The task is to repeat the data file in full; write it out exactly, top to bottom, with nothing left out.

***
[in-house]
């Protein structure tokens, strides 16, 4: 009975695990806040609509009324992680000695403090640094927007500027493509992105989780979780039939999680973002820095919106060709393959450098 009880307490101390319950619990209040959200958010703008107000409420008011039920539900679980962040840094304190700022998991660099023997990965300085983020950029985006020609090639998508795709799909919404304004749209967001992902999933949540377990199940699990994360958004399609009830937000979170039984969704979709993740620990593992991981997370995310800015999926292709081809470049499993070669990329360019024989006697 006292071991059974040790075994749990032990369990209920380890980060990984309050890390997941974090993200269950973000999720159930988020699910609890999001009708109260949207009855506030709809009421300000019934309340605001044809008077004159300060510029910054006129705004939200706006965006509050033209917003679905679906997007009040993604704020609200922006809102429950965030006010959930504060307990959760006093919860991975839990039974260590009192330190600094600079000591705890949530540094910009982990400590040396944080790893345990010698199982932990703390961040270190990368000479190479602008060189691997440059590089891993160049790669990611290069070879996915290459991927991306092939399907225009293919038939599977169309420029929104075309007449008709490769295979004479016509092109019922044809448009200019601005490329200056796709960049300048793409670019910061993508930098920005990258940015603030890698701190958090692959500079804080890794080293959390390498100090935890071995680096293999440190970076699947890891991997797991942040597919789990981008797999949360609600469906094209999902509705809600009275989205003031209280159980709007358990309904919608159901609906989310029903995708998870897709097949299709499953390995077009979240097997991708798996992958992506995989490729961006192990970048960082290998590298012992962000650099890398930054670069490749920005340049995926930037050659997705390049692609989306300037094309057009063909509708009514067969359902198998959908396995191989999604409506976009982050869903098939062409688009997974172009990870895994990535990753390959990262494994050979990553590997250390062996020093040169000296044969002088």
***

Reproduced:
[in-house]
């Protein structure tokens, strides 16, 4: 009975695990806040609509009324992680000695403090640094927007500027493509992105989780979780039939999680973002820095919106060709393959450098 009880307490101390319950619990209040959200958010703008107000409420008011039920539900679980962040840094304190700022998991660099023997990965300085983020950029985006020609090639998508795709799909919404304004749209967001992902999933949540377990199940699990994360958004399609009830937000979170039984969704979709993740620990593992991981997370995310800015999926292709081809470049499993070669990329360019024989006697 006292071991059974040790075994749990032990369990209920380890980060990984309050890390997941974090993200269950973000999720159930988020699910609890999001009708109260949207009855506030709809009421300000019934309340605001044809008077004159300060510029910054006129705004939200706006965006509050033209917003679905679906997007009040993604704020609200922006809102429950965030006010959930504060307990959760006093919860991975839990039974260590009192330190600094600079000591705890949530540094910009982990400590040396944080790893345990010698199982932990703390961040270190990368000479190479602008060189691997440059590089891993160049790669990611290069070879996915290459991927991306092939399907225009293919038939599977169309420029929104075309007449008709490769295979004479016509092109019922044809448009200019601005490329200056796709960049300048793409670019910061993508930098920005990258940015603030890698701190958090692959500079804080890794080293959390390498100090935890071995680096293999440190970076699947890891991997797991942040597919789990981008797999949360609600469906094209999902509705809600009275989205003031209280159980709007358990309904919608159901609906989310029903995708998870897709097949299709499953390995077009979240097997991708798996992958992506995989490729961006192990970048960082290998590298012992962000650099890398930054670069490749920005340049995926930037050659997705390049692609989306300037094309057009063909509708009514067969359902198998959908396995191989999604409506976009982050869903098939062409688009997974172009990870895994990535990753390959990262494994050979990553590997250390062996020093040169000296044969002088």